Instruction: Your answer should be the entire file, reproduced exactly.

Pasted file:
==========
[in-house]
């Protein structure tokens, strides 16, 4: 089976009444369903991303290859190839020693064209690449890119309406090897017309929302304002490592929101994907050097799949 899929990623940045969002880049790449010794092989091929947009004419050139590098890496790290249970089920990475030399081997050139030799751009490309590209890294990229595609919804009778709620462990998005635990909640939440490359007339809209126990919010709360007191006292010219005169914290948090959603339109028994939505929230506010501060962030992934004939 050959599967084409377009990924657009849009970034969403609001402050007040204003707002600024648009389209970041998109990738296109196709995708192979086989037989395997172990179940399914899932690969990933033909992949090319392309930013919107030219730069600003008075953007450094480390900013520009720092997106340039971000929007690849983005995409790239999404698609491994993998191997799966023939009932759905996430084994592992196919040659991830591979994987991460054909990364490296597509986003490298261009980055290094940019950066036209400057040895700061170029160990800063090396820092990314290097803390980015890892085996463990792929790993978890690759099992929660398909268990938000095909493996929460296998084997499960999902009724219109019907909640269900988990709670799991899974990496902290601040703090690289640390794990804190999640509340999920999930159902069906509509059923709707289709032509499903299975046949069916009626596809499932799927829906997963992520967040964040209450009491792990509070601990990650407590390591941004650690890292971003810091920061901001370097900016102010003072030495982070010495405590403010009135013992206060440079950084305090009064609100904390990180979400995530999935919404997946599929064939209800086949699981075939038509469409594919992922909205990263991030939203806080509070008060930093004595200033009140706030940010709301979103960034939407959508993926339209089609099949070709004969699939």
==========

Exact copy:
[in-house]
């Protein structure tokens, strides 16, 4: 089976009444369903991303290859190839020693064209690449890119309406090897017309929302304002490592929101994907050097799949 899929990623940045969002880049790449010794092989091929947009004419050139590098890496790290249970089920990475030399081997050139030799751009490309590209890294990229595609919804009778709620462990998005635990909640939440490359007339809209126990919010709360007191006292010219005169914290948090959603339109028994939505929230506010501060962030992934004939 050959599967084409377009990924657009849009970034969403609001402050007040204003707002600024648009389209970041998109990738296109196709995708192979086989037989395997172990179940399914899932690969990933033909992949090319392309930013919107030219730069600003008075953007450094480390900013520009720092997106340039971000929007690849983005995409790239999404698609491994993998191997799966023939009932759905996430084994592992196919040659991830591979994987991460054909990364490296597509986003490298261009980055290094940019950066036209400057040895700061170029160990800063090396820092990314290097803390980015890892085996463990792929790993978890690759099992929660398909268990938000095909493996929460296998084997499960999902009724219109019907909640269900988990709670799991899974990496902290601040703090690289640390794990804190999640509340999920999930159902069906509509059923709707289709032509499903299975046949069916009626596809499932799927829906997963992520967040964040209450009491792990509070601990990650407590390591941004650690890292971003810091920061901001370097900016102010003072030495982070010495405590403010009135013992206060440079950084305090009064609100904390990180979400995530999935919404997946599929064939209800086949699981075939038509469409594919992922909205990263991030939203806080509070008060930093004595200033009140706030940010709301979103960034939407959508993926339209089609099949070709004969699939």